Recently I have noticed myself start to crave korean food. Kimchee in particular. You’d never think that something as simple as having a hankering for pickled cabbage would stir up so many emotions, but it has. Thinking about it makes me tear up because it’s not just the fact that I’m craving cabbage that smells really bad. It’s the fact that I’ve grown enough to be willing to be different from my family and be okay with that. That I can allow a little part of myself to be Korean and be proud of it. That there’s something Korean that brings me joy

Even though it might seem silly to other people, the fact that I have a hankering for this stuff is a pretty huge milestone in my life! I still have a long way to go on my journey, but one thing is for sure…I’m making progress:)

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Anyway…I know this story has absolutely NOTHING to do with photography, my business, or really anything and it may not even be interesting or relevant to most who come across it…but I have made so many friends through my business and I just wanted to share this little chapter with those people:) I promise to return to regularly scheduled programming on Monday!!

Leave a Comment

  1. Kim says:

    I HATED Filipino food until just a couple of years ago, and actually I will still only eat a few things. I always identify with being Caucasian too, and I say that I always forget that I’m Asian until I look in the mirror and see that I am brown. 🙂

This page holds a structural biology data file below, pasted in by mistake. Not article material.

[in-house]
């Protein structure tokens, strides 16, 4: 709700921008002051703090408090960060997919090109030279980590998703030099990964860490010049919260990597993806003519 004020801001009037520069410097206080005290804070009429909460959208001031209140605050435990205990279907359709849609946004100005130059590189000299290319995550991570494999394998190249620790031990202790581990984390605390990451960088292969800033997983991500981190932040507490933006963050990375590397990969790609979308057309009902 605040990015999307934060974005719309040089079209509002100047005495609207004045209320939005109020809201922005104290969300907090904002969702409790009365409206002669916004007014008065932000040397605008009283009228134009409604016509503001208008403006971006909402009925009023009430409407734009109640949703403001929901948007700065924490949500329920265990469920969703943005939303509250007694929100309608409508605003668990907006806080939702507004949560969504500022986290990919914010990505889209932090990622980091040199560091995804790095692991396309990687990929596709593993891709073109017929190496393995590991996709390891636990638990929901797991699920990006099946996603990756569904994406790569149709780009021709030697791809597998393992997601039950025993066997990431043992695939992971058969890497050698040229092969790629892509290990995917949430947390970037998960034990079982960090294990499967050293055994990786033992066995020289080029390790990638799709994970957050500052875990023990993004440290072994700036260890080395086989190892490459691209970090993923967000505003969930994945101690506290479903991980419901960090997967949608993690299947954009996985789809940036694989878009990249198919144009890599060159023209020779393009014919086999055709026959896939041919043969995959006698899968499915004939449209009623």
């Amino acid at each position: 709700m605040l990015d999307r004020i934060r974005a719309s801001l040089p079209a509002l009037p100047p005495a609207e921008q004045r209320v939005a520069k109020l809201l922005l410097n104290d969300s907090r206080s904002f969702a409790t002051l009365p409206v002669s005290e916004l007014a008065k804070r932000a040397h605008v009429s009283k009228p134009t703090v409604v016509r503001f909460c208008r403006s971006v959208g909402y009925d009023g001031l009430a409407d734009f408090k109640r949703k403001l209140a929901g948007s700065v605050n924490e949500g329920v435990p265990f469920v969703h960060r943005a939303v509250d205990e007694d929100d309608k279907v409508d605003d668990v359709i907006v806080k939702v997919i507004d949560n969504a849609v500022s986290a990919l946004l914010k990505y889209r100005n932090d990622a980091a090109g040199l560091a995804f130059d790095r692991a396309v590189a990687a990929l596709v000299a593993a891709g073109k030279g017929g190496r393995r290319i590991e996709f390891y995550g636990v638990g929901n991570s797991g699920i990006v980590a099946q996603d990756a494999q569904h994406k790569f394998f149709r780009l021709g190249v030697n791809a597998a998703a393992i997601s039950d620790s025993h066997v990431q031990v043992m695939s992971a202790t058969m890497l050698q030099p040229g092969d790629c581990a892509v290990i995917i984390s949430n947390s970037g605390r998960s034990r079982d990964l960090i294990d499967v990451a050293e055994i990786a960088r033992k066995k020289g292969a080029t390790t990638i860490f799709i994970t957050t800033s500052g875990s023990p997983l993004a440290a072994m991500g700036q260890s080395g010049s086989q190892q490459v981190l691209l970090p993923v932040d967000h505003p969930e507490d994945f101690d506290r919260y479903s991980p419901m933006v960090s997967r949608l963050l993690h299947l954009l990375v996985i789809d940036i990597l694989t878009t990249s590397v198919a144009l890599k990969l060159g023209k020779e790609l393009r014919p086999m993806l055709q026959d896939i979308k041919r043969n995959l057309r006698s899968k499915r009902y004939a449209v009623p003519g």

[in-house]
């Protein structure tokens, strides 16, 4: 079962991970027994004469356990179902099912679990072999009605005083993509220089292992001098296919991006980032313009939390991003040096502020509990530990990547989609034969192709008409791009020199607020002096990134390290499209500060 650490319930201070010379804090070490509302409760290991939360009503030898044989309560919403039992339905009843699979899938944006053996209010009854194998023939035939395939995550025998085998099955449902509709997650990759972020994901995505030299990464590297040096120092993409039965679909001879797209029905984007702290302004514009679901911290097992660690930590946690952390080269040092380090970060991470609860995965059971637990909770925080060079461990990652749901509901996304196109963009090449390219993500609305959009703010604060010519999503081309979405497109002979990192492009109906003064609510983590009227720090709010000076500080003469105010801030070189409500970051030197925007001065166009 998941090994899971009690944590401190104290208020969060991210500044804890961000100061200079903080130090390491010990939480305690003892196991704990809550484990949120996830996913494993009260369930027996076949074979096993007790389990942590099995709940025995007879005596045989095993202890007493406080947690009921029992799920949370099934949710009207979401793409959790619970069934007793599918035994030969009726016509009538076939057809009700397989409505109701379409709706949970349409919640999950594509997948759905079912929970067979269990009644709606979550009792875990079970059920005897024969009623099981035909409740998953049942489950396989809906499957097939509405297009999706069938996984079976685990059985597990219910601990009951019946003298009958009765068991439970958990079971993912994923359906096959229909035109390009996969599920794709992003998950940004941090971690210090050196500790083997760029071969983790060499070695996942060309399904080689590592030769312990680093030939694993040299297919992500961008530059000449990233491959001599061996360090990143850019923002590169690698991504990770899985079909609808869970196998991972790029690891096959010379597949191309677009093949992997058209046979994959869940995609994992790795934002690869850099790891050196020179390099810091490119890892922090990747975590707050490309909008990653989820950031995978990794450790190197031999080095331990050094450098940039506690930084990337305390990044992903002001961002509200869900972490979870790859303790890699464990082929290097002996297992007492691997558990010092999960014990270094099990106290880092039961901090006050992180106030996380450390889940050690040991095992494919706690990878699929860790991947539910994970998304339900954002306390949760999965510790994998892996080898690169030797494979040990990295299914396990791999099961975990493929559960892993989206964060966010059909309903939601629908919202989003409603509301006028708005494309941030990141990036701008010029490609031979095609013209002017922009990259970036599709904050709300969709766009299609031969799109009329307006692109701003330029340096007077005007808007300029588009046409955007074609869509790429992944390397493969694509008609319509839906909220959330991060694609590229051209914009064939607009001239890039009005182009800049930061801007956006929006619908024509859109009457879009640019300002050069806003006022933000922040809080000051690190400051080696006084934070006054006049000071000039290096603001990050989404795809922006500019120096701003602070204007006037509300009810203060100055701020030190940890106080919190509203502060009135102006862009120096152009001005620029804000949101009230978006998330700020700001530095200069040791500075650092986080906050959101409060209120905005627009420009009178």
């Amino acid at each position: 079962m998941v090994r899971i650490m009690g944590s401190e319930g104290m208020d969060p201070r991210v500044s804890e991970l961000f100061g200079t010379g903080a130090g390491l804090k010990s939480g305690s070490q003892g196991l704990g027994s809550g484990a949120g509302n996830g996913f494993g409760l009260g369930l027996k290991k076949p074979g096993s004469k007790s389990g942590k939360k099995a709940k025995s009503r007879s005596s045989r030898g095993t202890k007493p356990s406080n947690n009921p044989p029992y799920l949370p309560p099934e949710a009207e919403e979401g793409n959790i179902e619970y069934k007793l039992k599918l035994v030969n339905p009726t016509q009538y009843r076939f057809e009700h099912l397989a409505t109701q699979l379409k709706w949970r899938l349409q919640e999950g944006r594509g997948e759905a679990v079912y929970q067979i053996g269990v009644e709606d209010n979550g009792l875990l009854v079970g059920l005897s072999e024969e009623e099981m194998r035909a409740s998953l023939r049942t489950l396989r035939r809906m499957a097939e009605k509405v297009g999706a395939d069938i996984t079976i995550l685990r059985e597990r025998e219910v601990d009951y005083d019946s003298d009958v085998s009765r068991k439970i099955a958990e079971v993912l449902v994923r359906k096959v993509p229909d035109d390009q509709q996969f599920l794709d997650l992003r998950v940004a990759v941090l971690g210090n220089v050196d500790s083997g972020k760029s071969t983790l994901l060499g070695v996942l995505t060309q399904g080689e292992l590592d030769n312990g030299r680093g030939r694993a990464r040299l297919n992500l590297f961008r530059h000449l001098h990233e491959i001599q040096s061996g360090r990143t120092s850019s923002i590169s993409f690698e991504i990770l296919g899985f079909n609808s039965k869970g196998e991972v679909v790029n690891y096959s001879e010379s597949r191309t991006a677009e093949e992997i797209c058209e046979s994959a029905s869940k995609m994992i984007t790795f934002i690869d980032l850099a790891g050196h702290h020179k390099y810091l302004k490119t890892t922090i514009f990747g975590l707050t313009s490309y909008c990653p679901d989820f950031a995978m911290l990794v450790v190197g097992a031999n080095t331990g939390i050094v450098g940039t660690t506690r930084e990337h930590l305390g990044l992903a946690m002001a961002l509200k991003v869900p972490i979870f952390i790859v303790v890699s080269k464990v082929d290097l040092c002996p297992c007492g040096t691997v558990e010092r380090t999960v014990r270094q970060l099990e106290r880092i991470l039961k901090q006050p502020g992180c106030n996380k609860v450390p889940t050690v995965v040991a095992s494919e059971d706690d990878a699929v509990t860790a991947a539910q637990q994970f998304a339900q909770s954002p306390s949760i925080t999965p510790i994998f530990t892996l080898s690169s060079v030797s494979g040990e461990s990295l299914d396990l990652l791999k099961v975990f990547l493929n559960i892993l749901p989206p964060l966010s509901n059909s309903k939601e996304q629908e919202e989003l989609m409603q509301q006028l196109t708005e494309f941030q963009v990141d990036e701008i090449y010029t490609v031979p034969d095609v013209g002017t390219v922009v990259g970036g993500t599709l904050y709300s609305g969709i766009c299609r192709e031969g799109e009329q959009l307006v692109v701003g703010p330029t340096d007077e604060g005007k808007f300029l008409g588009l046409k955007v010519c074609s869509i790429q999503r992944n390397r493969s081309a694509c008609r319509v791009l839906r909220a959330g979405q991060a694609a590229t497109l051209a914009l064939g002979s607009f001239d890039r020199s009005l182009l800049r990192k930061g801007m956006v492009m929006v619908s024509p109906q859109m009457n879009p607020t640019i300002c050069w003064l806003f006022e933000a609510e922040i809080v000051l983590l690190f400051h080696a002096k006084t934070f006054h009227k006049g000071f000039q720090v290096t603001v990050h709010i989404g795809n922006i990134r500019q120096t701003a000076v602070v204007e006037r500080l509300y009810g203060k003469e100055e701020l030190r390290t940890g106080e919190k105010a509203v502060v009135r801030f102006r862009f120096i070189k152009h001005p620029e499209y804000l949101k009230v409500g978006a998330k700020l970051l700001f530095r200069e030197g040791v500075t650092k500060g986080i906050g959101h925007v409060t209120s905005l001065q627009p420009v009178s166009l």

2. Love. All. Of. This. You are on an incredible journey. I feel so lucky to be able to see you evolving and growing into an even more “awesome” Katie.. And that could totally be a race! Lol

  3. Sabrina says:

    I love that you shared this!! We are so interested in adopting one day (not any time soon!) so hearing from you, as an adult, about pieces of your journey are fascinating to me. Thanks for sharing and being open, Katie 🙂

  4. Oh, girl. You have ALWAYS been, and continue to move forward to be, the best “Katie.” Sharing something like this is so brave, and I hope you are proud of your “Katie”-ness! xoxoxoxo

  5. Jill Powers says:

    Katie!! This isn’t silly at all and I love that you shared this! I got teary reading it and I’m so excited to see how you grow on this journey! Keep sharing!! 🙂 xoxo

  6. Natalie says: